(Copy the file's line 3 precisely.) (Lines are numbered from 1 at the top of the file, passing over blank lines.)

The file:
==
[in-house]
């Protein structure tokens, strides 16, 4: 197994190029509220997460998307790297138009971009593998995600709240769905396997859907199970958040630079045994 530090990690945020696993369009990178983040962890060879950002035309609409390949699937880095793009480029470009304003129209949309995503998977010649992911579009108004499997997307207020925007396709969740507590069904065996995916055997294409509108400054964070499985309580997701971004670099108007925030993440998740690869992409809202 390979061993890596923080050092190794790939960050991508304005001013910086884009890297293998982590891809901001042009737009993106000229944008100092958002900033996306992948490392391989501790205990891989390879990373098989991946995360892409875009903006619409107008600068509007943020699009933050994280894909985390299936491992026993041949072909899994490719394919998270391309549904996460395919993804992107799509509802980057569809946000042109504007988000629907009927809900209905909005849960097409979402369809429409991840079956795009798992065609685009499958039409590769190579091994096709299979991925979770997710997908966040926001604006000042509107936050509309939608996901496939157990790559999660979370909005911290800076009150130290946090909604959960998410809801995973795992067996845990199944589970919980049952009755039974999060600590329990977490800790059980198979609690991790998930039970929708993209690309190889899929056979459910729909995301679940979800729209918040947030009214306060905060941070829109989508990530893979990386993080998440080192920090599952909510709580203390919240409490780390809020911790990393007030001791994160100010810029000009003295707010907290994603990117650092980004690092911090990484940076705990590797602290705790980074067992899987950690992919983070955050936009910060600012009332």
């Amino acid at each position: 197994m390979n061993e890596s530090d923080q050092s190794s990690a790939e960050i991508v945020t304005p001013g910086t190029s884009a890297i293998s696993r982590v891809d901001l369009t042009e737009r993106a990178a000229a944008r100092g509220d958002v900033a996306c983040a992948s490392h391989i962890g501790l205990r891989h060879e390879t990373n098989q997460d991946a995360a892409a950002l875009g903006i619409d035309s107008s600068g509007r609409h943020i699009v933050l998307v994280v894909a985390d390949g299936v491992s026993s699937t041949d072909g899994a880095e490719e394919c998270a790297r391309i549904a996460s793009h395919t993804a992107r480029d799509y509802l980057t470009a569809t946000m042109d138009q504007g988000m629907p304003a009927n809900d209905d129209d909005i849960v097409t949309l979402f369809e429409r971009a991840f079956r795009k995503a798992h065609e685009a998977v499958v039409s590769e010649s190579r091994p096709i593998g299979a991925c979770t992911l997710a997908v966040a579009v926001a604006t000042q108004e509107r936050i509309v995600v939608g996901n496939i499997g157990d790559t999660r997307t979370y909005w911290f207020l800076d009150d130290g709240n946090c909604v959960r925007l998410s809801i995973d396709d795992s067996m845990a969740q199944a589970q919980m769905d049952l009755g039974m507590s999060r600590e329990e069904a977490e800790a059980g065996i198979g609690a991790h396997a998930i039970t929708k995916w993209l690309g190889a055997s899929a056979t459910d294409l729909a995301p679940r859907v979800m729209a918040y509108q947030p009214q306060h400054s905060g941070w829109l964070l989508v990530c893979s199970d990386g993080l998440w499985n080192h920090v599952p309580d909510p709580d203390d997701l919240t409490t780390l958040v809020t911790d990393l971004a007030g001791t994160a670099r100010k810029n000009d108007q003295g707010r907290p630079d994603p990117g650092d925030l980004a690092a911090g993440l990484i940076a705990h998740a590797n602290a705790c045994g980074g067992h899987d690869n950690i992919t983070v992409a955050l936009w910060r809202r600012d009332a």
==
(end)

């Amino acid at each position: 197994m390979n061993e890596s530090d923080q050092s190794s990690a790939e960050i991508v945020t304005p001013g910086t190029s884009a890297i293998s696993r982590v891809d901001l369009t042009e737009r993106a990178a000229a944008r100092g509220d958002v900033a996306c983040a992948s490392h391989i962890g501790l205990r891989h060879e390879t990373n098989q997460d991946a995360a892409a950002l875009g903006i619409d035309s107008s600068g509007r609409h943020i699009v933050l998307v994280v894909a985390d390949g299936v491992s026993s699937t041949d072909g899994a880095e490719e394919c998270a790297r391309i549904a996460s793009h395919t993804a992107r480029d799509y509802l980057t470009a569809t946000m042109d138009q504007g988000m629907p304003a009927n809900d209905d129209d909005i849960v097409t949309l979402f369809e429409r971009a991840f079956r795009k995503a798992h065609e685009a998977v499958v039409s590769e010649s190579r091994p096709i593998g299979a991925c979770t992911l997710a997908v966040a579009v926001a604006t000042q108004e509107r936050i509309v995600v939608g996901n496939i499997g157990d790559t999660r997307t979370y909005w911290f207020l800076d009150d130290g709240n946090c909604v959960r925007l998410s809801i995973d396709d795992s067996m845990a969740q199944a589970q919980m769905d049952l009755g039974m507590s999060r600590e329990e069904a977490e800790a059980g065996i198979g609690a991790h396997a998930i039970t929708k995916w993209l690309g190889a055997s899929a056979t459910d294409l729909a995301p679940r859907v979800m729209a918040y509108q947030p009214q306060h400054s905060g941070w829109l964070l989508v990530c893979s199970d990386g993080l998440w499985n080192h920090v599952p309580d909510p709580d203390d997701l919240t409490t780390l958040v809020t911790d990393l971004a007030g001791t994160a670099r100010k810029n000009d108007q003295g707010r907290p630079d994603p990117g650092d925030l980004a690092a911090g993440l990484i940076a705990h998740a590797n602290a705790c045994g980074g067992h899987d690869n950690i992919t983070v992409a955050l936009w910060r809202r600012d009332a």